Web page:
International Monetary Fund agrees minimal loan for Lebanon amid potential social and political meltdown

Lebanon’s government, headed by Najib Mikati, the country’s richest businessman, has accepted a $3 billion package as part of a 46-month financing loan from the International Monetary Fund (IMF).

A drop in the bucket in relation to the country’s gross debt of 183 percent of GDP, the fourth highest in the world after Japan, Sudan and Greece, the IMF loan will exacerbate Lebanon’s political, economic and social crisis amid a regional geostrategic conflict for control of the country.

Beggars sit in front of shops that close for ever after the economy crisis, at the commercial Hamra Street, in Beirut, Lebanon, January 12, 2022. (AP Photo/Hussein Malla)

While the US and France welcomed the agreement, investment bank Goldman Sachs described it as more of a carrot “than a promise of near-term financial assistance.”

In return, Mikati’s government has agreed to implement “several critical reforms”. This includes restructuring the financial sector and the country’s external public debt, fiscal reforms that will eliminate the few remaining social welfare programmes, reforming state-owned enterprises, particularly the electricity sector, and tackling corruption—all while aiming to pass a budget before the parliamentary elections set for May 15.

It will vastly exacerbate the desperate plight gripping Lebanon’s six million population, of whom at least 80 percent, including one million Syrian refugees, already live in terrible poverty.

The loan, still to be approved by the IMF’s management and executive board, comes amid a crippling economic crisis the World Bank has described as one of the world’s worst since the 1850s, with Lebanon’s GDP plummeting from US$52 billion in 2019 to around $22 billion in 2021, a collapse usually associated with armed conflicts or wars. The economic catastrophe was worsened by the blast at the port of Beirut in August 2020 that killed more than 200 people, ruined much of the city’s northern neighbourhoods and reduced the amount of food the country can store to just one month’s supply.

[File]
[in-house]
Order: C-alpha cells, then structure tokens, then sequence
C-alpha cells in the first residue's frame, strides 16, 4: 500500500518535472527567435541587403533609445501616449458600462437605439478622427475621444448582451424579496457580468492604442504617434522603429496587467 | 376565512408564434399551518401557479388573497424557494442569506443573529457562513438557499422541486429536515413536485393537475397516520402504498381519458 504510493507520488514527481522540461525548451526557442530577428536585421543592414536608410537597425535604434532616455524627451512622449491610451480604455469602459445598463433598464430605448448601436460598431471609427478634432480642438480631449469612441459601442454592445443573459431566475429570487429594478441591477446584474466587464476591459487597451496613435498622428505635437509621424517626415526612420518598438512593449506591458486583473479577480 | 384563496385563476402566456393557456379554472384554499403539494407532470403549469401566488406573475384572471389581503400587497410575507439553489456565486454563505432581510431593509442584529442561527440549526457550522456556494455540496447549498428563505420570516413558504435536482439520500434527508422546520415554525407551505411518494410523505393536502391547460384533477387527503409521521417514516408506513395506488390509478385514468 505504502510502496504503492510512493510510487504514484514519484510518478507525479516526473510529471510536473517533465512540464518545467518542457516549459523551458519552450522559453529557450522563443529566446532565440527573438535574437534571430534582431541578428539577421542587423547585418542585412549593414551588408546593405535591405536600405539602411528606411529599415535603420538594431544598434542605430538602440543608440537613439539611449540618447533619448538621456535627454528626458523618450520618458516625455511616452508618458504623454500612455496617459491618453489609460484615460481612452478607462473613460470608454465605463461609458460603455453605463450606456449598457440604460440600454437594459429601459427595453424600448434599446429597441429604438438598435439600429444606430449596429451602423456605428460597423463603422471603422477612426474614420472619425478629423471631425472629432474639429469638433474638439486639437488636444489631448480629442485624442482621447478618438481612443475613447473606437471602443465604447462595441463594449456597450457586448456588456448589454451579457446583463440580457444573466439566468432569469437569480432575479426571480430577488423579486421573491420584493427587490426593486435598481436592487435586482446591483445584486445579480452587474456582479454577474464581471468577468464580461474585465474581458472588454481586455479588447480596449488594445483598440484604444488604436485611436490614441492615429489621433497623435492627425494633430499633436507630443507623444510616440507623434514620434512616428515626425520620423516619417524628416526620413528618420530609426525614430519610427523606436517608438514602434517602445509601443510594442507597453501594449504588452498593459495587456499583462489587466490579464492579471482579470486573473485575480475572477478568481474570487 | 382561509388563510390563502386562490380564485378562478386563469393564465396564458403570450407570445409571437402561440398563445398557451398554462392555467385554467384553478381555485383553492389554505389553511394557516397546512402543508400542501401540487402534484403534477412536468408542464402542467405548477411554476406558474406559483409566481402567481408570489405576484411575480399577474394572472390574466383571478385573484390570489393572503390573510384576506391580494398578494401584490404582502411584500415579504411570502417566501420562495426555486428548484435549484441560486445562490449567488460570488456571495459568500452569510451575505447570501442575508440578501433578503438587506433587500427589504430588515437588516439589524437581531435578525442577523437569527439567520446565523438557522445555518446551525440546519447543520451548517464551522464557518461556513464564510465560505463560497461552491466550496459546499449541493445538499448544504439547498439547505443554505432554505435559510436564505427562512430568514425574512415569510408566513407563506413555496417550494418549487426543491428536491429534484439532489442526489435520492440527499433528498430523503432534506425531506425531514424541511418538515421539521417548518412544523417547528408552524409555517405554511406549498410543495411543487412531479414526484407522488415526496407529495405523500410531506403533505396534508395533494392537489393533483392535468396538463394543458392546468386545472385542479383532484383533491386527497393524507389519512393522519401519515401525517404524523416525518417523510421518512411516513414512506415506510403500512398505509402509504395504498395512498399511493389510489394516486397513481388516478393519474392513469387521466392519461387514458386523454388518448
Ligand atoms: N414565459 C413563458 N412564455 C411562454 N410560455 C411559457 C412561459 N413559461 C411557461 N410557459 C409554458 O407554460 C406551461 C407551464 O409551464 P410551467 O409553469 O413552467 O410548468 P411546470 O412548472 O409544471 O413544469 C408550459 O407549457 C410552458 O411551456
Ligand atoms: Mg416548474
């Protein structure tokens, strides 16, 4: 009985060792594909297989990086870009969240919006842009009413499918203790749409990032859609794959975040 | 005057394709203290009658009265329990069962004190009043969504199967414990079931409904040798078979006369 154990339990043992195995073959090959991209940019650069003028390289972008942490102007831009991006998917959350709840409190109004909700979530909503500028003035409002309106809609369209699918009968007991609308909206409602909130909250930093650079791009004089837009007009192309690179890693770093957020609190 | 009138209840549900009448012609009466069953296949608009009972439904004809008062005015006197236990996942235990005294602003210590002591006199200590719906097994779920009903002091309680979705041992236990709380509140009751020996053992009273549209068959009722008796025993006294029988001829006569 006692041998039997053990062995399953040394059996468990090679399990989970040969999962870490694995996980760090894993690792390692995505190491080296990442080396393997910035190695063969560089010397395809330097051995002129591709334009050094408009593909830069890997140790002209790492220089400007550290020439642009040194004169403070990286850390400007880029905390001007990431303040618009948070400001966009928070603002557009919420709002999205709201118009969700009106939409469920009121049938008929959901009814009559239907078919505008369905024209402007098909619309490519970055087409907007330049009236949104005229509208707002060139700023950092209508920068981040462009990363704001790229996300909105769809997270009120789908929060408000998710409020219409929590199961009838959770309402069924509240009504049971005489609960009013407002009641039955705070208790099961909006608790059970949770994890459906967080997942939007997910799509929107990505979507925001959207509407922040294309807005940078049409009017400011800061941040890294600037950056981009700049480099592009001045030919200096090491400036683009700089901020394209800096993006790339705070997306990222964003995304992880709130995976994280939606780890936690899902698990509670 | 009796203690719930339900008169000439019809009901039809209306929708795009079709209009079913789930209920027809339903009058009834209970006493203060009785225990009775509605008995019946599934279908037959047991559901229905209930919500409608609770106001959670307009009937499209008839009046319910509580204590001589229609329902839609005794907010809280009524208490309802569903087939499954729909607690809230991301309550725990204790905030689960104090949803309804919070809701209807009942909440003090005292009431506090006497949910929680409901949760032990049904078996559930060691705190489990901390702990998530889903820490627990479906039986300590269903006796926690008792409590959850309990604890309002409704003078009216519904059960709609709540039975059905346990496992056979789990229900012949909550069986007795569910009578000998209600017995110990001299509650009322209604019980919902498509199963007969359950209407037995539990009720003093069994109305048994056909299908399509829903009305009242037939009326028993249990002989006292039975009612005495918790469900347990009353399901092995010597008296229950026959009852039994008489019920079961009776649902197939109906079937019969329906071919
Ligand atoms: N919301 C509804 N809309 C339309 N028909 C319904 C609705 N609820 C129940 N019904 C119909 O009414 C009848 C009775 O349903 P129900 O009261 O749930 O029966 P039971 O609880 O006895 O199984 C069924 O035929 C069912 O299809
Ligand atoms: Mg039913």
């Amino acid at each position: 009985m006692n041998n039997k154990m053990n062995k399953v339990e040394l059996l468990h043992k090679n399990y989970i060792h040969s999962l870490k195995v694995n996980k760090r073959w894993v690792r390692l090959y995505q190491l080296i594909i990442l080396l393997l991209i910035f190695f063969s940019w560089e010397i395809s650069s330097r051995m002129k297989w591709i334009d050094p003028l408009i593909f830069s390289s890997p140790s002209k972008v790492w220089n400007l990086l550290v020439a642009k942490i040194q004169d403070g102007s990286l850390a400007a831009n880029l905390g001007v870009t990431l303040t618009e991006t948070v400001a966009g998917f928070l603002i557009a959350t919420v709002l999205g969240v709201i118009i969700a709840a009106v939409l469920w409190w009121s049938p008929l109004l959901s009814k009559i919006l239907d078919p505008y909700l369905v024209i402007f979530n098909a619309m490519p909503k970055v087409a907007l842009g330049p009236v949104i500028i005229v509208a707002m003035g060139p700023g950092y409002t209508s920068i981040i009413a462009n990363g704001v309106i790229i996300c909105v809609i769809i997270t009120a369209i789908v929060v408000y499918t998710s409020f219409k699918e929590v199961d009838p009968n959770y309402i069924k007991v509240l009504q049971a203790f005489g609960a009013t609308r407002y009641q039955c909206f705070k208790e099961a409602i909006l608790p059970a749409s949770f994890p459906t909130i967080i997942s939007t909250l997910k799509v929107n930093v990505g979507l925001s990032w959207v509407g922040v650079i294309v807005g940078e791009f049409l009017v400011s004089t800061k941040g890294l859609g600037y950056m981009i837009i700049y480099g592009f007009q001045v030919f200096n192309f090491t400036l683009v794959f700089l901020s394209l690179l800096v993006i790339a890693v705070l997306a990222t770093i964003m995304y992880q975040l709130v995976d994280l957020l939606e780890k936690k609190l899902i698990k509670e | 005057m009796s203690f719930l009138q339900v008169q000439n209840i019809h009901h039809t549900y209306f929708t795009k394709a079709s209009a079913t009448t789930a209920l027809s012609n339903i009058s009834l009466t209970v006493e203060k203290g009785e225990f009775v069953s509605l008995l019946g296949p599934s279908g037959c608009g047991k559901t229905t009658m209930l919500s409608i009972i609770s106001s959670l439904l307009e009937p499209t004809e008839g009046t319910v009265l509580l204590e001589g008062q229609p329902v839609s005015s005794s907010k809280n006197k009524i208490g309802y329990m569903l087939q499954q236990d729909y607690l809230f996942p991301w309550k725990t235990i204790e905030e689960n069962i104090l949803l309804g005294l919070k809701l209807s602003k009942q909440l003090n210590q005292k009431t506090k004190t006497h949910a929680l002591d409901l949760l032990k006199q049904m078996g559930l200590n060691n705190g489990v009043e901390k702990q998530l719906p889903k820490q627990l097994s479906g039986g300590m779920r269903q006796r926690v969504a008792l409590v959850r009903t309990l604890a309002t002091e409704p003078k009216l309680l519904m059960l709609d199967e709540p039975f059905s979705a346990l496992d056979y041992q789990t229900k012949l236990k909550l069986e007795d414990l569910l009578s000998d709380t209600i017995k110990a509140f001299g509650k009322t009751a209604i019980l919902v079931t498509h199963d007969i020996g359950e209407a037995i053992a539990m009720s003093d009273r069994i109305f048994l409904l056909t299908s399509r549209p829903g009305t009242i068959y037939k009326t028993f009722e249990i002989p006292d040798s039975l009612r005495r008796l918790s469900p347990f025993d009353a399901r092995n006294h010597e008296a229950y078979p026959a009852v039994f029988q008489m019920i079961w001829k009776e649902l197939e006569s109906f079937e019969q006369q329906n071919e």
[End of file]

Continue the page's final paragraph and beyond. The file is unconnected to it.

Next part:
This 58 percent contraction, the highest in the world, is, as international financial institutions acknowledge, the result of the political and financial elite’s plundering of the economy over decades. The plight of this tiny country is a foretaste of what is to come as the global economic crisis, regional conflicts including the proxy war for regime change in neighbouring Syria, the COVID-19 pandemic and the US/NATO provoked war on Russia in Ukraine take their toll.

Lebanon’s currency fell by 200 percent against the US dollar in 2021, resulting in surging inflation, estimated at 145 percent last year, that places it in third place after Venezuela and Sudan. It is having a devastating impact. With food prices soaring, poorer households, more than 75 percent of the total, are struggling to make ends meet. Access to the most basic goods, including food, water, healthcare, with hospitals only accepting payment in US dollars, and education is in jeopardy. Widespread electricity outages are the rule due to fuel shortages, rampant corruption and mismanagement of the power supply.

The price of OPEC petroleum blends rose by 30 percent after Russia’s invasion of Ukraine. The cost of diesel, already selling at 331,000 Lebanese lira a gallon, half the Lebanese minimum wage, rose by 31 percent. The state-owned electricity company now has even fewer resources to buy fuel, while those who rely on small diesel generators to meet their electricity needs are seeing their costs rise.

Lebanon, which used to buy 60 percent of its wheat from Ukraine, now has barely enough reserves for six to eight weeks. Last month, the Economy Ministry announced punishing bread price increases for smaller bread bundles (reduced in weight from 1,750 grams to 1,125 grams): an astronomic 550 percent rise to 13,000 lira a bundle, up from 2,000 lira.

According to the UN’s World Food Programme, which has previously warned that the war in Ukraine could drive millions in the Middle East into food poverty and lead to global food insecurity, the cost of the basic food basket in Lebanon, the minimum a family needs per month, soared by 351 percent in the past year. It raises the spectre of malnutrition and hunger.